May '08 Mysore Highlight

Beauty in Motion

By Elissa Scott

My up and down roller coaster India journey is nearing its end. I leave in nine days. Since yoga is mostly what brought me to this mystical place, I thought that I should write about my love affair with the practice.  

I started 2 1/2 years ago when I asked a client what she did for sports to have such an amazing physique. Jackie said Ashtanga yoga! I had tried Hatha yoga before and found it boring and frustrating while not being a workout (I come from a running background of races and marathons)... So I gave it a shot. I went to Lion's Breath downtown and fell in love. There, they even had yoga to the beat of a live hand drummer, which was very unique.  

I ended up practicing at the Yoga Loft (Edmonton, Alberta, Canada), as it was very hardcore, and I knew what to expect. In those days, my beloved would come with me and it was more of a date night. We would hold hands as we lay on our backs with our eyes closed in 'Savasana' or 'Corpse pose'- The final relaxation which allows the body time to process information at the end of a class. Since he injured his ankle, we have missed our yoga dates, but I always think of him at that pose. 

I have come so far during the commitment of practice. When I first started, I wore fake finger nails, and I remember looking down while in 'Downward dog', thinking how ridiculous they looked!  

That was the first memorable change. Inside, I noticed I was calmer, more secure in the moment and less fearful. The stillness of mind and focus on breathing really brings one into awareness without the distractions of daily life. Yoga has a calming, peaceful affect on the mind as well as the body. It was so physically intense, some days I could barely walk down the stairs of the Yoga Loft; my hip muscles were so stretched. With the opening of the muscles, simultaneously comes the peeling away of emotional layers. People tend to assimilate their emotions within the body and it manifests into physical pain. A sore back may mean carrying the weight of the world on your shoulders, for example. ("You Can Heal Your Life" by Louise Hay is a good read on this subject).  

People may cry and sob in class, and at times I have left angry and irritable as the stored emotions are stripped from my body through physical exertion. It is very cathartic! Poses are also said to symbolize your struggles in life. If you have trouble doing a back bend or "Wheel" pose, it means you are holding back- afraid of moving forward in life. Once you know this, one thinks about it during practice and pushes through the issues. 
Everyone is said to come to yoga through the "Asanas" or physical poses. I am finding out here in India that other things are discovered and learned through the physical practice. It is also said that only those who come to yoga, are those who have practiced it in previous lives. This makes sense to me because I was doing yoga poses even before I knew it was yoga. I would be sitting around on the floor when the kids were babies and I'd stretch and pose because it felt good. Now I realize I was doing shoulder stand, plow, back bend, etc.! My first class of yoga, I did a headstand and did not even know I could do it. People wonder how to do it and I said I just popped up like toast and stood on my head like it was a natural thing to do and joke I must have done it in another life.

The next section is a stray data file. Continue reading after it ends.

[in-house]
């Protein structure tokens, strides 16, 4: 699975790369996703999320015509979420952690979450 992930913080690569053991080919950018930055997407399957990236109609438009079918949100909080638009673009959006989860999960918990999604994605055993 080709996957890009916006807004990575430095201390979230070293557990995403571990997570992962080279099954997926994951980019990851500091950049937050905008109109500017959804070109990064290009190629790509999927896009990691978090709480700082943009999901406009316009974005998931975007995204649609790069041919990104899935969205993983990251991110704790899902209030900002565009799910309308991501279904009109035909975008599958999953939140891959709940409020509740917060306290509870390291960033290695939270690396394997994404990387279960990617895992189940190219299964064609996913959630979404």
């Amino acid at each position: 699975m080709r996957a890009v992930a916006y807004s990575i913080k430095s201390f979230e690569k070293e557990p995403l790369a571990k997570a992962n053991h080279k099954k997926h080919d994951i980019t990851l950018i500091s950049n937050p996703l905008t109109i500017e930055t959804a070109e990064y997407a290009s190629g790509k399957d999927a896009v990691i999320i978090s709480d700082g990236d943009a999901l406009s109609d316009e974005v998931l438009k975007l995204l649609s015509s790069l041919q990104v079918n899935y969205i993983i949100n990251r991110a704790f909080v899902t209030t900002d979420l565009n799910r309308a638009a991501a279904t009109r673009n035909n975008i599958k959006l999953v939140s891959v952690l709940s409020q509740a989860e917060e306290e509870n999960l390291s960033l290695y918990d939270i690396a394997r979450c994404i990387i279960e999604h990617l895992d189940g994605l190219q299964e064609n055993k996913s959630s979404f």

Not only do I feel like I am in the best shape of my life, but I am inspired and excited by what the body is capable of. (Other than party tricks!) Inner beauty radiates from within and the entire exterior plastic world melts away. My other favourite is when my adorable daughter Lexi comes to class with me...she is so flexible! Kids don't hold onto their emotions as early I guess and physical movement is just play. As adults we sit in chairs all day long, rarely sitting on the floor (which opens the hips!) 

Practicing in India has been an experience! Humbling, inspiring, motivating, and more. The class is packed with yoga mats touching side by side. Sometimes, overlapping. It really helps with your "Drishti" (a point of focus where the gaze rests during asana and meditation practice, aiding concentration. One may become distracted when the eyes are wandering all over the room. Each yoga pose has a particular drishti, which also aids in alignment), as people are walking by and grazing you, and those around practicing are bumping into each other. But seeing all the expert, advanced yogis around oneself is awe inspiring... 

My definition of ashtanga? 
Using the body to reach the heart and mind. Going within, through the self discipline of holding a pose, breathing deeply and intently and stretching the body in ways it may not be familiar with or comfortable. After, you will feel relaxed, at peace and detoxified physically, emotionally and spiritually.

Elissa Scott is a Home Design Expert, Columnist and Professional Speaker, specializing in eco- chic renovation and new construction. Visit her website at

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